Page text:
- If the bid is successful, implementation of the proposed transport improvements could commence from 2008 onwards. Congestion charging would be a further three years away (at least).
- It is important to note that a decision to introduce congestion charging has not yet been made, despite the County having submitted a business case in autumn 2007. Submitting a business case to government does not commit the Council to introducing it.
- There is scope for things to be done badly.
- Danger of increase in shared-use pavement cycleway provision.
- The funding figure may not turn out to cover everything that’s planned. We need to make sure cycling doesn’t suffer.
- Some businesses could move out of town or edge of town developments could expand.
- Proposals for bus lanes: the document says traffic should suffer at the expense of buses and cycles, but experience in the past is that buses impact on cycling if not done correctly.
- Vast amount of money (as much as for cycling) being put into a non-Cambridge road-based scheme – Ely bypass – and we specifically oppose this.
- “Mindset” issues – of the sort discussed in this Newsletter – will need to be addressed.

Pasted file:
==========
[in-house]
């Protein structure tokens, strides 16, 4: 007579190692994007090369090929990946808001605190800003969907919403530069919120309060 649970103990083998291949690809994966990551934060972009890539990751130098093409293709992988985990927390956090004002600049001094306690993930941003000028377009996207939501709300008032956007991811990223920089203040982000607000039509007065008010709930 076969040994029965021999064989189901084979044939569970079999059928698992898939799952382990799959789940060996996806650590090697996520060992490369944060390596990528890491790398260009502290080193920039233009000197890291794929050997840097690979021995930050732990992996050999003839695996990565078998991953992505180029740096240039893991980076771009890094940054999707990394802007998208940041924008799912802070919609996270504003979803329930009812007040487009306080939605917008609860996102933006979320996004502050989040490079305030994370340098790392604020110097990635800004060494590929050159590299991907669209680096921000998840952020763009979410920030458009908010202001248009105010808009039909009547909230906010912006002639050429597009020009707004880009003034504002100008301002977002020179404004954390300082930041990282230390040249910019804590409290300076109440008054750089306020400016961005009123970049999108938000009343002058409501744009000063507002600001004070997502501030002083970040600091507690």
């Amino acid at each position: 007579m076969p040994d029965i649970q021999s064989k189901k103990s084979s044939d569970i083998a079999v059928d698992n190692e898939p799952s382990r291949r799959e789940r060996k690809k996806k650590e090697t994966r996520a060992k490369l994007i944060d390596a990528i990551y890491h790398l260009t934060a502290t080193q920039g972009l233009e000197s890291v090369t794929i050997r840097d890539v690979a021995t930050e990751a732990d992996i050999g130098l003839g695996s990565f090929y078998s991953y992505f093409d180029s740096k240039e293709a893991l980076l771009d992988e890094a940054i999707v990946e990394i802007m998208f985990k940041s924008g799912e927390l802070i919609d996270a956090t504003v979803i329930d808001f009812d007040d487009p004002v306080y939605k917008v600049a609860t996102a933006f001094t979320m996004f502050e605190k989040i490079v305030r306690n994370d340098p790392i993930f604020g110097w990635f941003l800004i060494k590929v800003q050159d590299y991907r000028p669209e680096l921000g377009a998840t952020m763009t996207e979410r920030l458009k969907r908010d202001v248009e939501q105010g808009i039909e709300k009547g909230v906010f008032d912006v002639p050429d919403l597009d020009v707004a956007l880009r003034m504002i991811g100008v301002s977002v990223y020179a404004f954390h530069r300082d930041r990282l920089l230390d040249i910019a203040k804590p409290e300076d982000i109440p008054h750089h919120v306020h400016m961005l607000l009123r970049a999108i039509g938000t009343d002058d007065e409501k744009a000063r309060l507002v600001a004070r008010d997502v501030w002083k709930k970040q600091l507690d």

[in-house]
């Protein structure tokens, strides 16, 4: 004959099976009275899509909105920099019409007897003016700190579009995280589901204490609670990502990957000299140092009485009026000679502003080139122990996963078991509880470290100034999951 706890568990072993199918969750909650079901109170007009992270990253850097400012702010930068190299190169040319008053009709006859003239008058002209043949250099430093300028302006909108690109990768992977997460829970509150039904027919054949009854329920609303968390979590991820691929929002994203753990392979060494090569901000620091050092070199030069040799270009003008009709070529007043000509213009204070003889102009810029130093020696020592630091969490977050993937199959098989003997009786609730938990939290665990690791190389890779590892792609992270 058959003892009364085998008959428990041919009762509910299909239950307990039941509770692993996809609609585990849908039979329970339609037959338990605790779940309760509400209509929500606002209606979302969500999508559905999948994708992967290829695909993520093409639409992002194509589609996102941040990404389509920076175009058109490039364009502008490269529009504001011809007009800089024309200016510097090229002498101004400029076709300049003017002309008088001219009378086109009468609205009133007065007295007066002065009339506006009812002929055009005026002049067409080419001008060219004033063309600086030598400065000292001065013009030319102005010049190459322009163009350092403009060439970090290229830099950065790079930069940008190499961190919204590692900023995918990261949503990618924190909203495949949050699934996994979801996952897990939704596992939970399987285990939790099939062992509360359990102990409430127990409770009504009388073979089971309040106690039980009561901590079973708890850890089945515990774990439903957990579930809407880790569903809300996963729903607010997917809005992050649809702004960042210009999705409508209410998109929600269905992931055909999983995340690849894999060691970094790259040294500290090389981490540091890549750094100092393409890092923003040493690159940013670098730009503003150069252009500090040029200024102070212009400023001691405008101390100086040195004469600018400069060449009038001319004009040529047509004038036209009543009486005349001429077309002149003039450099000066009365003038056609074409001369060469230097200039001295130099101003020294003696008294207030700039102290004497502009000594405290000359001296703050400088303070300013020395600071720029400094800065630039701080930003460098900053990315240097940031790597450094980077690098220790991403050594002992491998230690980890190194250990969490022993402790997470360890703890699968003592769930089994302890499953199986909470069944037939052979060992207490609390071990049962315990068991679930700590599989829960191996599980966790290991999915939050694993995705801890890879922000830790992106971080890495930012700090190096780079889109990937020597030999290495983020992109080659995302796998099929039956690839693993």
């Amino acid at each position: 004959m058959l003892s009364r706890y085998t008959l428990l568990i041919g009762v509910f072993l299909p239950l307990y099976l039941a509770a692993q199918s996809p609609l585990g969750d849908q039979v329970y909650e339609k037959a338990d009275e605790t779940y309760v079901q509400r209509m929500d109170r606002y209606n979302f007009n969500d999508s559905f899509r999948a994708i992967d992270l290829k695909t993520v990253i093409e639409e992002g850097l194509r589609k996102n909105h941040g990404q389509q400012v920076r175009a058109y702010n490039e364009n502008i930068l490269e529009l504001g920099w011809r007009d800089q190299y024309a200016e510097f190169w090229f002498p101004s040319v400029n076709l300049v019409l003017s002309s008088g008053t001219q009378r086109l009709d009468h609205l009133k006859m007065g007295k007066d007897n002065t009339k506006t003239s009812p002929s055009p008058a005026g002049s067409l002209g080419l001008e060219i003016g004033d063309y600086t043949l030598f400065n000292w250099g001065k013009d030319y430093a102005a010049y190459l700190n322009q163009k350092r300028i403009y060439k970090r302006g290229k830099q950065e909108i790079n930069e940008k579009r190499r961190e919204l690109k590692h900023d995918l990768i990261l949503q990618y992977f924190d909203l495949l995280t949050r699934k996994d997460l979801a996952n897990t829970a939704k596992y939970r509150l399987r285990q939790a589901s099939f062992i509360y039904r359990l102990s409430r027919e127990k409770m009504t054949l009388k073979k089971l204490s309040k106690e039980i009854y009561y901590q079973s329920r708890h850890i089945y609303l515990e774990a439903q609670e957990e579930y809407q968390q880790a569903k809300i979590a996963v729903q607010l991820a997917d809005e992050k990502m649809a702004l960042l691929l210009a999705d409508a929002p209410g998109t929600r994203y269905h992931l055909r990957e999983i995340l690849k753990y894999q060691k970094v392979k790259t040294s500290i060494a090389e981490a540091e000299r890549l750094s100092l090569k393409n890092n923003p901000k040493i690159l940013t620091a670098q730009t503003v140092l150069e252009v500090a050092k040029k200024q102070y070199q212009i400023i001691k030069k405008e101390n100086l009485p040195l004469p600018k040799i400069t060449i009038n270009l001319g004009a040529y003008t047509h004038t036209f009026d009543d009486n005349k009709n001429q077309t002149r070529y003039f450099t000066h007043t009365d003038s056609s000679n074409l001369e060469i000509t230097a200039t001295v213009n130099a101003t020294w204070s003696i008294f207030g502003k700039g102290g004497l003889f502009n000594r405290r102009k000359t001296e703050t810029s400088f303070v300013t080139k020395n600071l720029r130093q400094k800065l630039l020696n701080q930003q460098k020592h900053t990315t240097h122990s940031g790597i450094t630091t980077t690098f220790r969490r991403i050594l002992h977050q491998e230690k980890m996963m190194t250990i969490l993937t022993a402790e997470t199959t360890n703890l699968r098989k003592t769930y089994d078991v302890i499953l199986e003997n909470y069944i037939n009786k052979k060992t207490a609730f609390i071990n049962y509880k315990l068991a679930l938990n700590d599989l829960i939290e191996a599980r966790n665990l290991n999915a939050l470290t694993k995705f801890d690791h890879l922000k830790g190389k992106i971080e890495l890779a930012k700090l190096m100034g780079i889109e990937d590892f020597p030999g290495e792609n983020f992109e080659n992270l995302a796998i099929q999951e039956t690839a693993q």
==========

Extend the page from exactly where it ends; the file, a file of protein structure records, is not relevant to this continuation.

- We need experience and people – consultants – from Netherlands and Denmark to do the design. We shouldn’t have to keep battling for the “extra 20 cm”.
Areas on which we need reassurance:
Following from those points, there is a range of areas we are going to be seeking reassurance on from senior County Council officials:
- What are they planning to do to existing routes?
- Overspend in other areas will not be at the expense of cycling.
- Potential problems arising on areas such as Perne Road, Brooks Road, Mowbray Road relating to proposed bus priority.
- Are we sure they aren’t using the incorrect “cyclists travel maximum 5km model” for modelling cycling journeys? (see article)
- Promotion of fast direct cycle routes to people who don’t cycle at present – this really hasn’t happened much so far.
- Tackling key ‘mindset’ issues – see above.
- What design guide will there be?
We also thought that if some innovative way were found to increase levels of enforcement of various kinds, that could prove a highly effective way of improving traffic flows and dealing with danger on the roads resulting from illegal or aggressive motorist behaviour.
If the scheme goes ahead, a series of ‘quick wins’ would help build the confidence of our members and the general public that the cycling aspects are being taken care of. In particular, we would like to see early work on:
- The Chisholm Trail (see above), in particular the section between Coldham’s Lane and the Station;
- A link to Bar Hill;
- An upgrade to the Tins Path;
- A high quality hybrid route as an early demonstration, on one of the radial routes such as Cherry Hinton Road, which has space constraints and which could usefully show how the political issues associated with reallocation of roadspace would be dealt with;